Monday, March 3, 2008

Are You Kidding Me? Steinem Bashes McCain

Campaigning for Hill, feminist Gloria Steinem denigrated John McCain's heroism as a POW:

“Suppose John McCain had been Joan McCain and Joan McCain had got captured, shot down and been a POW for eight years. [The media would ask], ‘What did you do wrong to get captured? What terrible things did you do while you were there as a captive for eight years?...This is supposed to be a qualification to be president? I don't think so.” Steinem said, to laughter from the audience.

First of all, Gloria, (I can call you Gloria, can't I?), you should get the facts right. John McCain was a prisoner of war for five and a half years. During that time he was beaten and tortured repeatedly. Regardless of who you support in the campaign, McCain is a courageous patriot who put his country ahead of his own life.

I looked you up, Gloria, in the Encyclopedia Brittanica and here's what they say you were doing during the same time period that Senator McCain was being tortured:
By 1968 Steinem's work had become more overtly political. She began writing a column, “The City Politic,” for New York magazine. Her involvement in feminism intensified in 1968 when she attended a meeting of a radical feminist group, the Redstockings. Proud of her feminist roots—her paternal grandmother had served as president of the Ohio Women's Suffrage Association from 1908 to 1911—Steinem founded the National Women's Political Caucus in July 1971 with Betty Friedan, Bella Abzug, and Shirley Chisholm. That same year she began exploring the possibility of a new magazine for women, one that treated contemporary issues from a feminist perspective. The result was Ms. magazine, which first appeared as an insert in the December 1971 issue of New York.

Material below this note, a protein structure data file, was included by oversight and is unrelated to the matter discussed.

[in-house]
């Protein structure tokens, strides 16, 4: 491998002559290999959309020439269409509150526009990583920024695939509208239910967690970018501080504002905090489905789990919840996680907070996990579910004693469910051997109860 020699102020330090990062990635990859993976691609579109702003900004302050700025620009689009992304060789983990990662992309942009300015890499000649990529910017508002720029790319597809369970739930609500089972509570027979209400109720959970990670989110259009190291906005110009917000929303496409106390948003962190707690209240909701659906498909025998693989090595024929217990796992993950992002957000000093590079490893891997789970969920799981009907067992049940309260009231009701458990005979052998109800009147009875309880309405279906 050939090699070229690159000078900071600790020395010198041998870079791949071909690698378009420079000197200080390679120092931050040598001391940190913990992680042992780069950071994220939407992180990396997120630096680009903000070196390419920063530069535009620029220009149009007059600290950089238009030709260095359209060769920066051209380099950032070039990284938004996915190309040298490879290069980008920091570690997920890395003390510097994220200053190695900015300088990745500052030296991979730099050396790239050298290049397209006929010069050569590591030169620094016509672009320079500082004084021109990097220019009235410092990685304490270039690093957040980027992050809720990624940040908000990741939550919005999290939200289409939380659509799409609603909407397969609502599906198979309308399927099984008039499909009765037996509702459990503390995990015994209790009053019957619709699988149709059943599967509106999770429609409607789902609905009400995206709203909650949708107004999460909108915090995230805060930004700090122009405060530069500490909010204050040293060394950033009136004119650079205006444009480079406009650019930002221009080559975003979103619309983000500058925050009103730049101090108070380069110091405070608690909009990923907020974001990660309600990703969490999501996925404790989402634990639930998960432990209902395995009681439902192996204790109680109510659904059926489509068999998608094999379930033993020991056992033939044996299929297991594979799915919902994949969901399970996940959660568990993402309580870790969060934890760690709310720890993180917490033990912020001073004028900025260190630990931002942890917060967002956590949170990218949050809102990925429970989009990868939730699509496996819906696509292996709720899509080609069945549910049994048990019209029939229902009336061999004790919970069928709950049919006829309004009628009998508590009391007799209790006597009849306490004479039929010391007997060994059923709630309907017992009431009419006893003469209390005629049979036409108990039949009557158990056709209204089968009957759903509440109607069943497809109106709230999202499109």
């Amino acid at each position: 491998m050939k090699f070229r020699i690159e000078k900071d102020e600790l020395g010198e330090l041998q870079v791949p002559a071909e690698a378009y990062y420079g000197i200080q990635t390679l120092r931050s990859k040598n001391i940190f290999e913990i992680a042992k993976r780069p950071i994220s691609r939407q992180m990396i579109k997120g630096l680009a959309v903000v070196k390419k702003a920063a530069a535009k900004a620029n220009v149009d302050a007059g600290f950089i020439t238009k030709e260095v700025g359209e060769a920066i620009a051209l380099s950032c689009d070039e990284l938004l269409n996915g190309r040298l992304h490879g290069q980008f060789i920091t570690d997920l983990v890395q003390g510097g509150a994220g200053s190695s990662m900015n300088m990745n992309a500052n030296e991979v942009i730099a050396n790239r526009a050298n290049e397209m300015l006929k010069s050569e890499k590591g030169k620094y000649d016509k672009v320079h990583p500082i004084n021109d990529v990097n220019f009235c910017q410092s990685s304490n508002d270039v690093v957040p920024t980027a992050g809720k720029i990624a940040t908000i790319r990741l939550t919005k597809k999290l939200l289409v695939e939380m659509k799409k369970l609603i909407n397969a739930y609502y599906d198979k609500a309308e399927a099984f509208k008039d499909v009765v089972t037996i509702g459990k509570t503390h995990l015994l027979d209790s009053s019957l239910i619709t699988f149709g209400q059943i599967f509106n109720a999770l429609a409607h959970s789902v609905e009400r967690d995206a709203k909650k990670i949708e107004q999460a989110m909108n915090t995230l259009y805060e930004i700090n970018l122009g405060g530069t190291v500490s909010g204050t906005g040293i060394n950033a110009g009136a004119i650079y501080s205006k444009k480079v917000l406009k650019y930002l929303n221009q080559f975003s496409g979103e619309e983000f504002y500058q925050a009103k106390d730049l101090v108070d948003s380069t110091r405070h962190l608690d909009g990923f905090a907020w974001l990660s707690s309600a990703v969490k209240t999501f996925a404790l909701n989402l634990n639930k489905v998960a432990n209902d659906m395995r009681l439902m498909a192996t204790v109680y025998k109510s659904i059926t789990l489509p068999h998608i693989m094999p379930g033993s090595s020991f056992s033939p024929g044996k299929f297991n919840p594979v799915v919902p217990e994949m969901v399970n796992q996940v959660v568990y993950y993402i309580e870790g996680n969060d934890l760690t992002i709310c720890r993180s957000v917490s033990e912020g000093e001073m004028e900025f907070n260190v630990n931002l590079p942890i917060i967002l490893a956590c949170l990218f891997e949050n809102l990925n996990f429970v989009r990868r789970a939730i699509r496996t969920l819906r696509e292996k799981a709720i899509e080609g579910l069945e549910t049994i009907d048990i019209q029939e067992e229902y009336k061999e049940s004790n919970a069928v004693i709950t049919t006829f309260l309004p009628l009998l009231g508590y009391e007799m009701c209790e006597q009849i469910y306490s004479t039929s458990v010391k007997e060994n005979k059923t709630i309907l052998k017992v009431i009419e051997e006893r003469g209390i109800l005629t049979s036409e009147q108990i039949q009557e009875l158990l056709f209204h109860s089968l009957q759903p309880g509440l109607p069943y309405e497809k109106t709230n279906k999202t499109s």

And, what was your friend Hill up to?

According to The New York Times:
"In September 1968, Hillary Diane Rodham, role model and student government president, was addressing Wellesley College freshmen girls — back when they were still called `girls' — about methods of protest. It was a hot topic in that overheated year of what she termed `confrontation politics from Chicago to Czechoslovakia.'
As the nation boiled over Vietnam, civil rights and the slayings of two charismatic leaders, Ms. Rodham was completing a sweeping intellectual, political and stylistic shift. She came to Wellesley as an 18-year-old Republican, a copy of Barry Goldwater’s right-wing treatise, `The Conscience of a Conservative,' on the shelf of her freshman dorm room. She would leave as an antiwar Democrat whose public rebuke of a Republican senator in a graduation speech won her notice in Life magazine as a voice for her generation."


Draw your own conclusions.

2 comments:

Liza's Eyeview said...

Oh you have such a way of "provoking" us to compare and think :) ...

Spyro Poulos said...

I have to agree with Steinem - I like McCain a lot more than anyone else running but he got shot down and taken prisoner - he didn't drag his buddy out of an ambush - he didn't throw himself on a grenade and he didn't storm a pillbox. Basically - he lost - that's not heroic. Now if he got shot down - got captured and led an escape of his fellow prisoners with nothing but a bamboo stake as a weapon - well then there you go - that's a hero.